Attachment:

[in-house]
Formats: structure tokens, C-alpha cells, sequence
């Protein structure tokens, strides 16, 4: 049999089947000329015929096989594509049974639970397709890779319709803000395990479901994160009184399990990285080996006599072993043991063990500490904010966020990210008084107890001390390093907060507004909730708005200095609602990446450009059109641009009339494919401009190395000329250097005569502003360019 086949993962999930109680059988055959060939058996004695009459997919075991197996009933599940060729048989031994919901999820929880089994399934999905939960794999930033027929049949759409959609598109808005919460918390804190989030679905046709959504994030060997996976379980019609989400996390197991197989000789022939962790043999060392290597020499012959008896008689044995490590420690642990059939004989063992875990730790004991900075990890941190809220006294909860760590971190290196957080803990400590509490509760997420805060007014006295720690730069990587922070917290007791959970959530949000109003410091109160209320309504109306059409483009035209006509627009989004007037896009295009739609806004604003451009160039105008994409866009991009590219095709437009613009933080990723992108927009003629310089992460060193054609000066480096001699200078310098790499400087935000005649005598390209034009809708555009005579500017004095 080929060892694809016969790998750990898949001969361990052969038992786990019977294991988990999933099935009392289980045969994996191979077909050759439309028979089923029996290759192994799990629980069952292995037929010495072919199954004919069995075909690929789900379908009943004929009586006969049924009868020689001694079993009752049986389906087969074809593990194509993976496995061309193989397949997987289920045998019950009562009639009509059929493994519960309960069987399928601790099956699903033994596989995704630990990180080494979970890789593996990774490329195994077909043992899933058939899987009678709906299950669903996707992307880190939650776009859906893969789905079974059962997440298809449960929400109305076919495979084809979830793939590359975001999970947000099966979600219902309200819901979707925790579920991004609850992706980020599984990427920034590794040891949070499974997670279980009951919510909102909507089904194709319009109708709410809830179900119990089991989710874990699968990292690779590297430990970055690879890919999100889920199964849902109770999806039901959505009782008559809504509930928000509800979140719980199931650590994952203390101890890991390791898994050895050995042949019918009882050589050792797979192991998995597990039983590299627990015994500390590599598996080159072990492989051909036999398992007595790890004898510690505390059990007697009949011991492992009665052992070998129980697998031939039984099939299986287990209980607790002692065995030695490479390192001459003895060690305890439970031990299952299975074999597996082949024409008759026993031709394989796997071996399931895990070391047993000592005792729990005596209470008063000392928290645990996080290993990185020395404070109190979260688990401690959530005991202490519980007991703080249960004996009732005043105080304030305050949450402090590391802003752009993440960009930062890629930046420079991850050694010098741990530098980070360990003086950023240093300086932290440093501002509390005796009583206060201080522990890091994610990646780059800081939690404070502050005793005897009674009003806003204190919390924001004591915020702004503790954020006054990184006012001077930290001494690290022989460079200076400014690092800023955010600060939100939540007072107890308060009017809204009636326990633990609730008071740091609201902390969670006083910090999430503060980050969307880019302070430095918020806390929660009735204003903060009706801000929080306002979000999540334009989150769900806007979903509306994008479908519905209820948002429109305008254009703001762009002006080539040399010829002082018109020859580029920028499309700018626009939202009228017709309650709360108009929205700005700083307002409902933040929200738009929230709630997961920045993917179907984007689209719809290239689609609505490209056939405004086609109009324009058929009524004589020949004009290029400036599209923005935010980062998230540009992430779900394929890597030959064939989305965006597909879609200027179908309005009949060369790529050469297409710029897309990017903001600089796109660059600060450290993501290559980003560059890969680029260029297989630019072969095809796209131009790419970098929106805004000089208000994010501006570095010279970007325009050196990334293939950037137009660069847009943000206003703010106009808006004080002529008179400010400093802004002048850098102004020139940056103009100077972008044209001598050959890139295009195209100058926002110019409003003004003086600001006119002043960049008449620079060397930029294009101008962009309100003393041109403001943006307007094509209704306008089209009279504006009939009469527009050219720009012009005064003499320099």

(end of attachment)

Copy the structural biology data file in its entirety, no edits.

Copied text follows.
[in-house]
Formats: structure tokens, C-alpha cells, sequence
């Protein structure tokens, strides 16, 4: 049999089947000329015929096989594509049974639970397709890779319709803000395990479901994160009184399990990285080996006599072993043991063990500490904010966020990210008084107890001390390093907060507004909730708005200095609602990446450009059109641009009339494919401009190395000329250097005569502003360019 086949993962999930109680059988055959060939058996004695009459997919075991197996009933599940060729048989031994919901999820929880089994399934999905939960794999930033027929049949759409959609598109808005919460918390804190989030679905046709959504994030060997996976379980019609989400996390197991197989000789022939962790043999060392290597020499012959008896008689044995490590420690642990059939004989063992875990730790004991900075990890941190809220006294909860760590971190290196957080803990400590509490509760997420805060007014006295720690730069990587922070917290007791959970959530949000109003410091109160209320309504109306059409483009035209006509627009989004007037896009295009739609806004604003451009160039105008994409866009991009590219095709437009613009933080990723992108927009003629310089992460060193054609000066480096001699200078310098790499400087935000005649005598390209034009809708555009005579500017004095 080929060892694809016969790998750990898949001969361990052969038992786990019977294991988990999933099935009392289980045969994996191979077909050759439309028979089923029996290759192994799990629980069952292995037929010495072919199954004919069995075909690929789900379908009943004929009586006969049924009868020689001694079993009752049986389906087969074809593990194509993976496995061309193989397949997987289920045998019950009562009639009509059929493994519960309960069987399928601790099956699903033994596989995704630990990180080494979970890789593996990774490329195994077909043992899933058939899987009678709906299950669903996707992307880190939650776009859906893969789905079974059962997440298809449960929400109305076919495979084809979830793939590359975001999970947000099966979600219902309200819901979707925790579920991004609850992706980020599984990427920034590794040891949070499974997670279980009951919510909102909507089904194709319009109708709410809830179900119990089991989710874990699968990292690779590297430990970055690879890919999100889920199964849902109770999806039901959505009782008559809504509930928000509800979140719980199931650590994952203390101890890991390791898994050895050995042949019918009882050589050792797979192991998995597990039983590299627990015994500390590599598996080159072990492989051909036999398992007595790890004898510690505390059990007697009949011991492992009665052992070998129980697998031939039984099939299986287990209980607790002692065995030695490479390192001459003895060690305890439970031990299952299975074999597996082949024409008759026993031709394989796997071996399931895990070391047993000592005792729990005596209470008063000392928290645990996080290993990185020395404070109190979260688990401690959530005991202490519980007991703080249960004996009732005043105080304030305050949450402090590391802003752009993440960009930062890629930046420079991850050694010098741990530098980070360990003086950023240093300086932290440093501002509390005796009583206060201080522990890091994610990646780059800081939690404070502050005793005897009674009003806003204190919390924001004591915020702004503790954020006054990184006012001077930290001494690290022989460079200076400014690092800023955010600060939100939540007072107890308060009017809204009636326990633990609730008071740091609201902390969670006083910090999430503060980050969307880019302070430095918020806390929660009735204003903060009706801000929080306002979000999540334009989150769900806007979903509306994008479908519905209820948002429109305008254009703001762009002006080539040399010829002082018109020859580029920028499309700018626009939202009228017709309650709360108009929205700005700083307002409902933040929200738009929230709630997961920045993917179907984007689209719809290239689609609505490209056939405004086609109009324009058929009524004589020949004009290029400036599209923005935010980062998230540009992430779900394929890597030959064939989305965006597909879609200027179908309005009949060369790529050469297409710029897309990017903001600089796109660059600060450290993501290559980003560059890969680029260029297989630019072969095809796209131009790419970098929106805004000089208000994010501006570095010279970007325009050196990334293939950037137009660069847009943000206003703010106009808006004080002529008179400010400093802004002048850098102004020139940056103009100077972008044209001598050959890139295009195209100058926002110019409003003004003086600001006119002043960049008449620079060397930029294009101008962009309100003393041109403001943006307007094509209704306008089209009279504006009939009469527009050219720009012009005064003499320099």